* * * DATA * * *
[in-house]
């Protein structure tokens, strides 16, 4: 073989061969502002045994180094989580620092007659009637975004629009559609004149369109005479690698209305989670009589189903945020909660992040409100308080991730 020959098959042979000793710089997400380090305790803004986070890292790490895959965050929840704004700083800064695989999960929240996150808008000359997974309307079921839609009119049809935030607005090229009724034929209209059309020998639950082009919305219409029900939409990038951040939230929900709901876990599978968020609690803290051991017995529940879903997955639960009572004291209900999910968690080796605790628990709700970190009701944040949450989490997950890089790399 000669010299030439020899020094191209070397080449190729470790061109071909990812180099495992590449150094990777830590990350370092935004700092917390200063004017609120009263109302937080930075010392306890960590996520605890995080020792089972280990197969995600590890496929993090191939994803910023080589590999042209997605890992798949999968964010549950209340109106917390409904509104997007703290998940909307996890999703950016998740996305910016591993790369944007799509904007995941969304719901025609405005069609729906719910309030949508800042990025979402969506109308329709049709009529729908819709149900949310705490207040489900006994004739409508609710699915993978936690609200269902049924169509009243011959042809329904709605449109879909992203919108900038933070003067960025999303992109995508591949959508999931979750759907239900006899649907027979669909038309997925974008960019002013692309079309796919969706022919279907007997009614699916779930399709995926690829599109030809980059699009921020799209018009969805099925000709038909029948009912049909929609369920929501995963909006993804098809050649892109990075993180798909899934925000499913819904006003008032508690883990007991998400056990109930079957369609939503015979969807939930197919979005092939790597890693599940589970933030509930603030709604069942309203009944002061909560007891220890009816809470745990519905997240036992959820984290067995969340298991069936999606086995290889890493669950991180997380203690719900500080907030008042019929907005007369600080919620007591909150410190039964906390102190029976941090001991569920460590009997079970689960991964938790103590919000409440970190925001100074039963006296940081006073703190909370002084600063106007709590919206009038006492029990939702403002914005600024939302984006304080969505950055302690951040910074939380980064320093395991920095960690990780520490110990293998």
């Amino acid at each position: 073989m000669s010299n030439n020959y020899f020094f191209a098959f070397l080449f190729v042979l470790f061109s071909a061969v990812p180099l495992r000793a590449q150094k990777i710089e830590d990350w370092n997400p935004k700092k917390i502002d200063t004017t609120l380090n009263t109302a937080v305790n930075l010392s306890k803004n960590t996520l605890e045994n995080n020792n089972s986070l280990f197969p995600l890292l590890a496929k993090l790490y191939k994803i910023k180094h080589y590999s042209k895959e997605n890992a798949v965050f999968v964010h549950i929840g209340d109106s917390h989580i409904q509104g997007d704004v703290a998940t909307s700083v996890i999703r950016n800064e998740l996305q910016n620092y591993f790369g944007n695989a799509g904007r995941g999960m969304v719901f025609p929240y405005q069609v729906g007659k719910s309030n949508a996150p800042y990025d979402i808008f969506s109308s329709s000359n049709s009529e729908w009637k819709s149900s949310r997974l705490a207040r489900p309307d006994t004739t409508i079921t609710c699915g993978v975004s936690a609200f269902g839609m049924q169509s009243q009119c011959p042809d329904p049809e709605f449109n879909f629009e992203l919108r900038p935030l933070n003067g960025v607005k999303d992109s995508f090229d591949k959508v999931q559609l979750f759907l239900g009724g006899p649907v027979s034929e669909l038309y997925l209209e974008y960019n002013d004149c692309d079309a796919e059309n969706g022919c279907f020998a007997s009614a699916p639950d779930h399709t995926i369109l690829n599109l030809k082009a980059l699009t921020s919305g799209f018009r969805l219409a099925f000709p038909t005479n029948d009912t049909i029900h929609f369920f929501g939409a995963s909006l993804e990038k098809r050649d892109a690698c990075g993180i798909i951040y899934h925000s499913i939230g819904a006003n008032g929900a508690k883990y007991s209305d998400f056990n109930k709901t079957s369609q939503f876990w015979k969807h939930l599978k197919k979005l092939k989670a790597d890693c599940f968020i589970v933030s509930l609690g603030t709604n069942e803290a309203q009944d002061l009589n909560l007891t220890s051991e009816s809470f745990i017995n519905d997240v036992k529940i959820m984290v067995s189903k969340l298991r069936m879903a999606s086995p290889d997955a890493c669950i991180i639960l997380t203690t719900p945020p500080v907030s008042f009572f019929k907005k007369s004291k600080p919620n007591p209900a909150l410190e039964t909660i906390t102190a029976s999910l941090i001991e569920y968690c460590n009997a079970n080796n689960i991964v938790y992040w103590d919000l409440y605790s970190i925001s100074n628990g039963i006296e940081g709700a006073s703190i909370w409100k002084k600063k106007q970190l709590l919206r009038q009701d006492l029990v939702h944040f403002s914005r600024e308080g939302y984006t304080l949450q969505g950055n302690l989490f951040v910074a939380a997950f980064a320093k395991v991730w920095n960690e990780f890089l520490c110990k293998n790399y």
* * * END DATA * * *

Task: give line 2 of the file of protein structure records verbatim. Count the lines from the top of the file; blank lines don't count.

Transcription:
């Protein structure tokens, strides 16, 4: 073989061969502002045994180094989580620092007659009637975004629009559609004149369109005479690698209305989670009589189903945020909660992040409100308080991730 020959098959042979000793710089997400380090305790803004986070890292790490895959965050929840704004700083800064695989999960929240996150808008000359997974309307079921839609009119049809935030607005090229009724034929209209059309020998639950082009919305219409029900939409990038951040939230929900709901876990599978968020609690803290051991017995529940879903997955639960009572004291209900999910968690080796605790628990709700970190009701944040949450989490997950890089790399 000669010299030439020899020094191209070397080449190729470790061109071909990812180099495992590449150094990777830590990350370092935004700092917390200063004017609120009263109302937080930075010392306890960590996520605890995080020792089972280990197969995600590890496929993090191939994803910023080589590999042209997605890992798949999968964010549950209340109106917390409904509104997007703290998940909307996890999703950016998740996305910016591993790369944007799509904007995941969304719901025609405005069609729906719910309030949508800042990025979402969506109308329709049709009529729908819709149900949310705490207040489900006994004739409508609710699915993978936690609200269902049924169509009243011959042809329904709605449109879909992203919108900038933070003067960025999303992109995508591949959508999931979750759907239900006899649907027979669909038309997925974008960019002013692309079309796919969706022919279907007997009614699916779930399709995926690829599109030809980059699009921020799209018009969805099925000709038909029948009912049909929609369920929501995963909006993804098809050649892109990075993180798909899934925000499913819904006003008032508690883990007991998400056990109930079957369609939503015979969807939930197919979005092939790597890693599940589970933030509930603030709604069942309203009944002061909560007891220890009816809470745990519905997240036992959820984290067995969340298991069936999606086995290889890493669950991180997380203690719900500080907030008042019929907005007369600080919620007591909150410190039964906390102190029976941090001991569920460590009997079970689960991964938790103590919000409440970190925001100074039963006296940081006073703190909370002084600063106007709590919206009038006492029990939702403002914005600024939302984006304080969505950055302690951040910074939380980064320093395991920095960690990780520490110990293998």